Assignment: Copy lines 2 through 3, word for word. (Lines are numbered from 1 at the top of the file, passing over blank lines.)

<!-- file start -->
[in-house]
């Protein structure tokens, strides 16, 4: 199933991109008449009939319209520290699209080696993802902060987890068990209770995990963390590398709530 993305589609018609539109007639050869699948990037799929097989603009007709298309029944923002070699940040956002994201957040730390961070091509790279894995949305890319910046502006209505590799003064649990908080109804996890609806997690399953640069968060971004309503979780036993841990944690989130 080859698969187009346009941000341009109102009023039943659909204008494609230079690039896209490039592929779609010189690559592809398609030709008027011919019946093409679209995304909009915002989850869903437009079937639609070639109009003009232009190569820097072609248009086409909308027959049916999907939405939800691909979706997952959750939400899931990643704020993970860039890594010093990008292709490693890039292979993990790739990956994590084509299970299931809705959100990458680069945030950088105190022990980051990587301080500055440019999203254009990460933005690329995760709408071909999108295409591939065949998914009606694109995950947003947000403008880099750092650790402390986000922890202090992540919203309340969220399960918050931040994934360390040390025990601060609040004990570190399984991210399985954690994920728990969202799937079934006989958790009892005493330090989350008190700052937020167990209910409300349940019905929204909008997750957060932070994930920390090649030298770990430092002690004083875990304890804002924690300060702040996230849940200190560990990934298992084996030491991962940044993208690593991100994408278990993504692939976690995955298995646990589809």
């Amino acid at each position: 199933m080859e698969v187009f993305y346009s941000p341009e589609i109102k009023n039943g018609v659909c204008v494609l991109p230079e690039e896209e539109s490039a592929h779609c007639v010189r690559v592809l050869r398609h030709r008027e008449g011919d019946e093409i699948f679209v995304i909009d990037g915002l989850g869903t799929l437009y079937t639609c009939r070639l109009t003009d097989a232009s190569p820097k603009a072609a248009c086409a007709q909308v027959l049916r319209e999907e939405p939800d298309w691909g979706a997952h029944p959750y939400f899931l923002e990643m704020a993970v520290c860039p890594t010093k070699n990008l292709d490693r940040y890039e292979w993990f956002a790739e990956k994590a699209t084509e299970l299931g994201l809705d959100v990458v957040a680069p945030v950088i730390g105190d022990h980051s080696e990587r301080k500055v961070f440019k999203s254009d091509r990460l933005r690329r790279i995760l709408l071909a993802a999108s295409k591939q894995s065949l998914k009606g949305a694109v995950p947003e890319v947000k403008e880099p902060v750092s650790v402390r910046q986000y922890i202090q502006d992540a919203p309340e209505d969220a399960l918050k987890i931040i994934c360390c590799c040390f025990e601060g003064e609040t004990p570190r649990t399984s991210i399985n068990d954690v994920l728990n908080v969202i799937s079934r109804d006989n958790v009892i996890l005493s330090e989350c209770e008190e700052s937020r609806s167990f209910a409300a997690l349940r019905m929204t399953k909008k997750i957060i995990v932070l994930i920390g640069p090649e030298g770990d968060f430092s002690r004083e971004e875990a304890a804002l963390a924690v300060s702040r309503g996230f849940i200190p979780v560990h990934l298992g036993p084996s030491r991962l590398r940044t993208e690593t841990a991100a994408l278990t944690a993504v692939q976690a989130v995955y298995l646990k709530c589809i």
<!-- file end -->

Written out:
């Protein structure tokens, strides 16, 4: 199933991109008449009939319209520290699209080696993802902060987890068990209770995990963390590398709530 993305589609018609539109007639050869699948990037799929097989603009007709298309029944923002070699940040956002994201957040730390961070091509790279894995949305890319910046502006209505590799003064649990908080109804996890609806997690399953640069968060971004309503979780036993841990944690989130 080859698969187009346009941000341009109102009023039943659909204008494609230079690039896209490039592929779609010189690559592809398609030709008027011919019946093409679209995304909009915002989850869903437009079937639609070639109009003009232009190569820097072609248009086409909308027959049916999907939405939800691909979706997952959750939400899931990643704020993970860039890594010093990008292709490693890039292979993990790739990956994590084509299970299931809705959100990458680069945030950088105190022990980051990587301080500055440019999203254009990460933005690329995760709408071909999108295409591939065949998914009606694109995950947003947000403008880099750092650790402390986000922890202090992540919203309340969220399960918050931040994934360390040390025990601060609040004990570190399984991210399985954690994920728990969202799937079934006989958790009892005493330090989350008190700052937020167990209910409300349940019905929204909008997750957060932070994930920390090649030298770990430092002690004083875990304890804002924690300060702040996230849940200190560990990934298992084996030491991962940044993208690593991100994408278990993504692939976690995955298995646990589809």
């Amino acid at each position: 199933m080859e698969v187009f993305y346009s941000p341009e589609i109102k009023n039943g018609v659909c204008v494609l991109p230079e690039e896209e539109s490039a592929h779609c007639v010189r690559v592809l050869r398609h030709r008027e008449g011919d019946e093409i699948f679209v995304i909009d990037g915002l989850g869903t799929l437009y079937t639609c009939r070639l109009t003009d097989a232009s190569p820097k603009a072609a248009c086409a007709q909308v027959l049916r319209e999907e939405p939800d298309w691909g979706a997952h029944p959750y939400f899931l923002e990643m704020a993970v520290c860039p890594t010093k070699n990008l292709d490693r940040y890039e292979w993990f956002a790739e990956k994590a699209t084509e299970l299931g994201l809705d959100v990458v957040a680069p945030v950088i730390g105190d022990h980051s080696e990587r301080k500055v961070f440019k999203s254009d091509r990460l933005r690329r790279i995760l709408l071909a993802a999108s295409k591939q894995s065949l998914k009606g949305a694109v995950p947003e890319v947000k403008e880099p902060v750092s650790v402390r910046q986000y922890i202090q502006d992540a919203p309340e209505d969220a399960l918050k987890i931040i994934c360390c590799c040390f025990e601060g003064e609040t004990p570190r649990t399984s991210i399985n068990d954690v994920l728990n908080v969202i799937s079934r109804d006989n958790v009892i996890l005493s330090e989350c209770e008190e700052s937020r609806s167990f209910a409300a997690l349940r019905m929204t399953k909008k997750i957060i995990v932070l994930i920390g640069p090649e030298g770990d968060f430092s002690r004083e971004e875990a304890a804002l963390a924690v300060s702040r309503g996230f849940i200190p979780v560990h990934l298992g036993p084996s030491r991962l590398r940044t993208e690593t841990a991100a994408l278990t944690a993504v692939q976690a989130v995955y298995l646990k709530c589809i």